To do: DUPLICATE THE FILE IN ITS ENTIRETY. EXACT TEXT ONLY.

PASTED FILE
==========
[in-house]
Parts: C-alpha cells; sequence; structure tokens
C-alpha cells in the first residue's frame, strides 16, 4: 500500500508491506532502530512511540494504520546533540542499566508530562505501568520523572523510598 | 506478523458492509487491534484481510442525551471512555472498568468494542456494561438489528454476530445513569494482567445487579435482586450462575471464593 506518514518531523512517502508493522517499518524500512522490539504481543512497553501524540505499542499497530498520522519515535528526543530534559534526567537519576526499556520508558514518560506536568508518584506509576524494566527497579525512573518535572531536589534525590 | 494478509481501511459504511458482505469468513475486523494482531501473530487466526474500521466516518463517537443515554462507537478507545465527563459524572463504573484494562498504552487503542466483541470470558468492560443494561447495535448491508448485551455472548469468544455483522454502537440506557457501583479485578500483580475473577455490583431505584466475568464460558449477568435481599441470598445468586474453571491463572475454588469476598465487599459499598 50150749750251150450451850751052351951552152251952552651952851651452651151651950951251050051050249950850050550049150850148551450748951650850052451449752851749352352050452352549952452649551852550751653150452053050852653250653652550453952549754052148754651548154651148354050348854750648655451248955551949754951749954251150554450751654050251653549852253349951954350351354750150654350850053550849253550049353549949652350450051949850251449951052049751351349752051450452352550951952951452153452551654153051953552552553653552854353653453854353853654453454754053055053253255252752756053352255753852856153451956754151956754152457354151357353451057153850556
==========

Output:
[in-house]
Parts: C-alpha cells; sequence; structure tokens
C-alpha cells in the first residue's frame, strides 16, 4: 500500500508491506532502530512511540494504520546533540542499566508530562505501568520523572523510598 | 506478523458492509487491534484481510442525551471512555472498568468494542456494561438489528454476530445513569494482567445487579435482586450462575471464593 506518514518531523512517502508493522517499518524500512522490539504481543512497553501524540505499542499497530498520522519515535528526543530534559534526567537519576526499556520508558514518560506536568508518584506509576524494566527497579525512573518535572531536589534525590 | 494478509481501511459504511458482505469468513475486523494482531501473530487466526474500521466516518463517537443515554462507537478507545465527563459524572463504573484494562498504552487503542466483541470470558468492560443494561447495535448491508448485551455472548469468544455483522454502537440506557457501583479485578500483580475473577455490583431505584466475568464460558449477568435481599441470598445468586474453571491463572475454588469476598465487599459499598 50150749750251150450451850751052351951552152251952552651952851651452651151651950951251050051050249950850050550049150850148551450748951650850052451449752851749352352050452352549952452649551852550751653150452053050852653250653652550453952549754052148754651548154651148354050348854750648655451248955551949754951749954251150554450751654050251653549852253349951954350351354750150654350850053550849253550049353549949652350450051949850251449951052049751351349752051450452352550951952951452153452551654153051953552552553653552854353653453854353853654453454754053055053253255252752756053352255753852856153451956754151956754152457354151357353451057153850556